How does Douglass portray slaveholders?

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Ashley Kannan | Middle School Teacher | (Level 3) Distinguished Educator

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I think that one of Douglass' strongest points is that he depicts slaveholders as being afflicted by the institution of slavery.  This condition causes them to be sadistic and unspeakably cruel.  In Douglass' writing and thought, slaveholders are cast in this light.  Sophia Auld is an example of someone who became morally corrupt due to slavery.  Douglass points out how Auld had been kind and decent to him precisely because she had never owned slaves before.  Yet, as she becomes a victim to the institution of slavery, her moral bankruptcy accelerates and she becomes as cruel as any slaveowner:  'The fatal poison of irresponsible power was already in her hands, and soon commenced its infernal work.’’  Such a depiction reveals how slavery can dehumanize both the slave and the person who owns slaves.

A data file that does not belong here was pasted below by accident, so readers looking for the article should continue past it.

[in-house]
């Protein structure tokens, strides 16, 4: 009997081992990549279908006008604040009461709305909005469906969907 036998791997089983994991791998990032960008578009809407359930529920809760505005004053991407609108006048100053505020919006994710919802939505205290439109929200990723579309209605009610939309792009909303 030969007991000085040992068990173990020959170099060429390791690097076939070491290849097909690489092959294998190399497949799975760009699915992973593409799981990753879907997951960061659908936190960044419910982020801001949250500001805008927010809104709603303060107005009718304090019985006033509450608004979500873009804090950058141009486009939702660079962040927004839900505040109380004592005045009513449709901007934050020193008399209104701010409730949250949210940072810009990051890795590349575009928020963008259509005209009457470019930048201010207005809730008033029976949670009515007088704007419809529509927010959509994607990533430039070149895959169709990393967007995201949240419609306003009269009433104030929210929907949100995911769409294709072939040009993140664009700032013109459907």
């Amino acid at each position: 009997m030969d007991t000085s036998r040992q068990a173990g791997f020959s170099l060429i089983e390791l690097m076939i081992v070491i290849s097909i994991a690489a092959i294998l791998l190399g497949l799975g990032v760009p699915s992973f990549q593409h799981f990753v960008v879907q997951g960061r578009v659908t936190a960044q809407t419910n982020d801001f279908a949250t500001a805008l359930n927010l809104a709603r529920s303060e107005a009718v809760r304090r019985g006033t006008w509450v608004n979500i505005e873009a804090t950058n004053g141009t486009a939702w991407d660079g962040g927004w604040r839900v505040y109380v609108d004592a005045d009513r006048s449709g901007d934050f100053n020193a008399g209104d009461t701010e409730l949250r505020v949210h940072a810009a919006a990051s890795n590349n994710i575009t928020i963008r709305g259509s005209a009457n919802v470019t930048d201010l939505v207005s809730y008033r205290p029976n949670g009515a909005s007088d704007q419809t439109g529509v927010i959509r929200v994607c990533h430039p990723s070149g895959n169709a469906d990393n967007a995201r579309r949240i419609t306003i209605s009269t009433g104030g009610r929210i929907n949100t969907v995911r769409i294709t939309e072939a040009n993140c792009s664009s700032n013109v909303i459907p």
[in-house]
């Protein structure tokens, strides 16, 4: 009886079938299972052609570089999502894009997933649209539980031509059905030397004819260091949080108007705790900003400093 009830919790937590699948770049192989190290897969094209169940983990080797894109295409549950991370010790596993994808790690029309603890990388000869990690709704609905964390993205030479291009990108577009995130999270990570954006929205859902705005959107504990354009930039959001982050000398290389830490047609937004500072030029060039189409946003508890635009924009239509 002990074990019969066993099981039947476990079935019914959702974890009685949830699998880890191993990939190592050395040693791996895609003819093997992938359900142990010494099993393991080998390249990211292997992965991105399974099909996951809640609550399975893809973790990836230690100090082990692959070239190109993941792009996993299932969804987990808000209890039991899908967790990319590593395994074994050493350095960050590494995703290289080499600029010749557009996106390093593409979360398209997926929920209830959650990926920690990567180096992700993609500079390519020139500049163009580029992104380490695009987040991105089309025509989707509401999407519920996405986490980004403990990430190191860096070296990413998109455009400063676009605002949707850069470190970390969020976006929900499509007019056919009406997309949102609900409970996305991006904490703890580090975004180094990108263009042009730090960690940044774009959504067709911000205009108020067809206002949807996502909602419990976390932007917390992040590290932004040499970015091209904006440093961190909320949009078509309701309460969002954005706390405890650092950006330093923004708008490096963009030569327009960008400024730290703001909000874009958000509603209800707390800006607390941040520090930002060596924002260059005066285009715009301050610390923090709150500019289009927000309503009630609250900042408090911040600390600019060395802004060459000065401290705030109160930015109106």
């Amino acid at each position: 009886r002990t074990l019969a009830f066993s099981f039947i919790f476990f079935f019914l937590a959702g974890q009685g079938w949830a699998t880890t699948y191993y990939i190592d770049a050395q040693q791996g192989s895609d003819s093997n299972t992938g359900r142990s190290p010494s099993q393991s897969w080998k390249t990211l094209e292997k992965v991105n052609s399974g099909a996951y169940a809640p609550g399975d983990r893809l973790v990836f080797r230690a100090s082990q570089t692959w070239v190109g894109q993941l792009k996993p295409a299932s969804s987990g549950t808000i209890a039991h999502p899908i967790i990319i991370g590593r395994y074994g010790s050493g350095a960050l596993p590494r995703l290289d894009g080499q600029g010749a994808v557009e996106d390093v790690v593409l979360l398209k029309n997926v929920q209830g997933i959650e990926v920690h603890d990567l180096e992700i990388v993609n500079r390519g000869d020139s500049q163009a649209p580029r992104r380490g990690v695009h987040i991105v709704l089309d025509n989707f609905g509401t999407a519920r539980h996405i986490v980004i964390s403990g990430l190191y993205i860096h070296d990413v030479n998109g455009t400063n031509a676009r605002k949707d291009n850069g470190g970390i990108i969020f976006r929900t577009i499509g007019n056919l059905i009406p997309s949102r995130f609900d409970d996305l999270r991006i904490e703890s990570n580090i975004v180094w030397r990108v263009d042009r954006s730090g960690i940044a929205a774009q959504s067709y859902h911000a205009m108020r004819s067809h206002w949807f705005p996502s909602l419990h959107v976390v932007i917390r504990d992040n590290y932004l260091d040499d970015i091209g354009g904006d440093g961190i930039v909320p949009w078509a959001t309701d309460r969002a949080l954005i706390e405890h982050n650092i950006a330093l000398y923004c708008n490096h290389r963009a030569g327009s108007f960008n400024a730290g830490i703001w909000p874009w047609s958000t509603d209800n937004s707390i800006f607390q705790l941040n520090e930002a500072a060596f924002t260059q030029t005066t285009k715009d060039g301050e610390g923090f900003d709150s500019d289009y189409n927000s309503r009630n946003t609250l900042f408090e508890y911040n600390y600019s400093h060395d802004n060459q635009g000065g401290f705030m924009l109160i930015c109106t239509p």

Yet, this is not to say that Douglass shows slaveowners to be victims who have lost their souls.  Edward Covey is shown to be an individual of the slave owning institution who knows very well what he is doing.  He is clearly abusive and clearly a perpetrator of evil.  He sneaks up on slaves, earning the nickname "snake."  Covey is cruel in the way he treats and "breaks" slaves.  While Auld might be seen as a victim of the institution of slavery, Douglass still regards her as part of the problem.  Covey is the embodiment of the problem.  In this light, Douglass is able to show that there can be different variations on the same theme of cruelty that exists within the slaveowning community.